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tv   Arts.21  Deutsche Welle  June 1, 2019 1:30pm-2:01pm CEST

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every journey begins with the 1st step and every language but the 1st word illusion . is in germany to learn german why not. simple. 3. d. w's learning course speak german. i am not very creative yet but i would love to be considered an artist one day i don't think that sophia is that intelligent at the moment why on earth should be construct a robot that looks like a human being. the issue is making sure that we. see if. everybody is talking about artificial intelligence so we want to know can i make art and how creative can machines really be the arts $21.00 talks at the global
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media forum. algorithms are everywhere and they are increasingly changing the way art is made so what does this mean if the successors to some of our greatest creative minds shakespeare rembrandt or even beethoven are in fact high performance machines art has always been a defining feature of our humanity so are we perhaps at the end of an era and can i be truly creative these are questions we'll attempt to answer with a diverse group of guests give them around of applause please ladies and gentlemen . and please allow me to introduce them bethlehem dessie is here all the way from. today touted as the youngest pioneer in ethiopia's fast emerging tech scene so her focus is on training women in ai she does this at i called labs which is one of the ai labs involved. in developing the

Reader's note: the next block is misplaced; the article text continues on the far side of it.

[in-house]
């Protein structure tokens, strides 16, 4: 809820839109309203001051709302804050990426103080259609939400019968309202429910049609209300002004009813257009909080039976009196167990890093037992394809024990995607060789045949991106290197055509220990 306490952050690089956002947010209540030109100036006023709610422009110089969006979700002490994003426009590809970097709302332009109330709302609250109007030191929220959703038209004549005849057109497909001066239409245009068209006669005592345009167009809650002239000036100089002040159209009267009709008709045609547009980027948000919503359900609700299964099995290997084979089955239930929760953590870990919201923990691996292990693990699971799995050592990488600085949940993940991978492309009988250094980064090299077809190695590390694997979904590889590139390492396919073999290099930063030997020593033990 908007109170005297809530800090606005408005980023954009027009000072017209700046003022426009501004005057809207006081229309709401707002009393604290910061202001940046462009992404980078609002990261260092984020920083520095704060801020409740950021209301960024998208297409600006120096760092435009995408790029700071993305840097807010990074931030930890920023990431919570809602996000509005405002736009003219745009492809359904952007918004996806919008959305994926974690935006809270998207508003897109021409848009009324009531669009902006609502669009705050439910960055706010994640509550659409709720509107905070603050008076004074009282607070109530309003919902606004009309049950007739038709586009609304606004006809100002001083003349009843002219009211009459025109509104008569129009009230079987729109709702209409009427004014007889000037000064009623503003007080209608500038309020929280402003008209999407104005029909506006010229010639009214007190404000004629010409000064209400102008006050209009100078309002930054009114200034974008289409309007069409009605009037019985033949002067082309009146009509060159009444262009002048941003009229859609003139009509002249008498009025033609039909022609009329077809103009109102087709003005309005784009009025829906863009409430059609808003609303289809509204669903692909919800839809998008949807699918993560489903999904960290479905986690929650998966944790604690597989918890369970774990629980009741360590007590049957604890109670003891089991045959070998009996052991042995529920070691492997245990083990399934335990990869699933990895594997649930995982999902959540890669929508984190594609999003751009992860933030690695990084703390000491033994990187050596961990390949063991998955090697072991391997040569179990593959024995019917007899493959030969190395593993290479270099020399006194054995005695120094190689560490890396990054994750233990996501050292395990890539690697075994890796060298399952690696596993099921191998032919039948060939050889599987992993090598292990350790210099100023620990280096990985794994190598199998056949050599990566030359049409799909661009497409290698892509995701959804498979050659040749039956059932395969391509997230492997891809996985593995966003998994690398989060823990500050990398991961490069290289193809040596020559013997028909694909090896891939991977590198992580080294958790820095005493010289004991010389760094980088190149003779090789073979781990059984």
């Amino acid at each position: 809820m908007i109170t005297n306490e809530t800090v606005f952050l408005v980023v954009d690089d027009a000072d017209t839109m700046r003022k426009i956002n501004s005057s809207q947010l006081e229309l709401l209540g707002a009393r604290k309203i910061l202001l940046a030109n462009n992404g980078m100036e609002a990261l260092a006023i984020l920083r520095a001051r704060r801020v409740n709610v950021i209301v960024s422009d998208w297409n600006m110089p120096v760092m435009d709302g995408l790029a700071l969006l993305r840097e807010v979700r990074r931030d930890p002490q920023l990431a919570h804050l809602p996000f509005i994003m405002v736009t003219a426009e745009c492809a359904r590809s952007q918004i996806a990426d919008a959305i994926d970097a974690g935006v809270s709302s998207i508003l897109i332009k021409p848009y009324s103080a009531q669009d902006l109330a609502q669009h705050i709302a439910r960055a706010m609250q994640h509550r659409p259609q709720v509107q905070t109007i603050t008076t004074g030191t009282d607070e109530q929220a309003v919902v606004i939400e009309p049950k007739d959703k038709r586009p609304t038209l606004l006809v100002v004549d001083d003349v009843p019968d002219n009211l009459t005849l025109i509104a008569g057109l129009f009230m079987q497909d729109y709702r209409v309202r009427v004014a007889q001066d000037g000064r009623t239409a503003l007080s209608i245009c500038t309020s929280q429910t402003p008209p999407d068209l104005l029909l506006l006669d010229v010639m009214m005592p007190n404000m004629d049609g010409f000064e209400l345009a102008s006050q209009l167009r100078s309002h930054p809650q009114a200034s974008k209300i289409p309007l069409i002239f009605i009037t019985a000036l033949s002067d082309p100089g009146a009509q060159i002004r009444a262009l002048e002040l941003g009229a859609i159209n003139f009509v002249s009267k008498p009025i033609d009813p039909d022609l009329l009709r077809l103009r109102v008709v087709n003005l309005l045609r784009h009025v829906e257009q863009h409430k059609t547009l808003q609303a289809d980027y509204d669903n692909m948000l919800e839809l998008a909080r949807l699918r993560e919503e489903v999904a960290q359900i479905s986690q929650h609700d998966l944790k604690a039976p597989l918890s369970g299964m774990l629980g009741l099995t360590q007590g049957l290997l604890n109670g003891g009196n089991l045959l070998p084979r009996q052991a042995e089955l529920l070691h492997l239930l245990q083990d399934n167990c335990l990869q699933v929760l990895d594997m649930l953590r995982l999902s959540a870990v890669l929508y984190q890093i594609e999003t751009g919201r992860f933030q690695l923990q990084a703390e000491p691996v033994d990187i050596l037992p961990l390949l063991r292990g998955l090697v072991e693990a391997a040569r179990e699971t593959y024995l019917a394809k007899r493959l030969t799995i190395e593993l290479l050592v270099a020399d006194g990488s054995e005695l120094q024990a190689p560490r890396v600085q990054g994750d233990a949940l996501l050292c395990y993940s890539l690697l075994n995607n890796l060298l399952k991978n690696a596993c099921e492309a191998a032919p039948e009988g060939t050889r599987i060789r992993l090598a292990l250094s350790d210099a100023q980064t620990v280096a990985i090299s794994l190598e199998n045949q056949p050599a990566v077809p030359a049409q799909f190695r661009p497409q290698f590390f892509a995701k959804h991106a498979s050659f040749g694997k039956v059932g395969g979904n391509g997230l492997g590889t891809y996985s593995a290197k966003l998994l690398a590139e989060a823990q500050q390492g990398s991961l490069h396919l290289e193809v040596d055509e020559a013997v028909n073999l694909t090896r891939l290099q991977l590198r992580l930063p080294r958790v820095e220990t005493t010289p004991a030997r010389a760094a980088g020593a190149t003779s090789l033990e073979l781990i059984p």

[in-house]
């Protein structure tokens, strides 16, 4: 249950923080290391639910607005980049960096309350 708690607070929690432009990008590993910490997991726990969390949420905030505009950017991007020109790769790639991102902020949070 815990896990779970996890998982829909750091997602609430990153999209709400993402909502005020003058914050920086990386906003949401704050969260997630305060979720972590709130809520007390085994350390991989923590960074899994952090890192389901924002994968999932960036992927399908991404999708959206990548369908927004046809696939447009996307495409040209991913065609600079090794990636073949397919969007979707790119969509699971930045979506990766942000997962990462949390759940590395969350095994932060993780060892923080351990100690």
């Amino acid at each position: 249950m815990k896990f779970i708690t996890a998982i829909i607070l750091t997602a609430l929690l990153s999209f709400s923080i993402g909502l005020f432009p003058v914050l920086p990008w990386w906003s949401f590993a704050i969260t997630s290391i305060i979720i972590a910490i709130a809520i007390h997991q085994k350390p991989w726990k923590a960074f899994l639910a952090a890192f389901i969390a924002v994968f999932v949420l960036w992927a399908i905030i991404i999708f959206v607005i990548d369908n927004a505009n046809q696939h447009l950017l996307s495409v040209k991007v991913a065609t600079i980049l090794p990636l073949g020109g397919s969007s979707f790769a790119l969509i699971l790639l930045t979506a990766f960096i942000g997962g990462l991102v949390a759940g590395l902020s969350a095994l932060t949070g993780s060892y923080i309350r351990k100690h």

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famous humanoid robot sophia who is over here on my right give a round of applause. my host gabriele the german philosopher and bestselling author says that it's precisely human imperfection that will be our greatest strength and our stupidity makes us clever. raghav our k.k. is a multi-disciplinary artist from india he's also a curator and co-founder of 641 that's a collective that focuses on ai's place in the realm of contemporary art welcome all the way from india. calmer here to my left ales from london and calls herself a storyteller of the future and her work has been exhibited worldwide and as an immersive filmmaker she wants to raise viewers' awareness such that they can survive the radical technological changes that are to come. and last but not least togo farland thinks that we all need to get up to speed on ai
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because machines are already deeply deeply involved in our human culture as vice president of the frankfurt book fair he also links between fascination with and refusal of the creative power of machines which by the way happens to be the title of his latest book war welcome to america we could start a disagreement with the fact that ai has indeed made significant inroads into the arts let's start with a quick overview of just how far they've got. content myself a blog robot recently seen and that is the enemy and controlled by intelligence software not an isolated case robots an ai have long figured on the art scene artificial and artistic intelligence seem to work well together something something . oh it's the french collective obvious uses to create his paintings.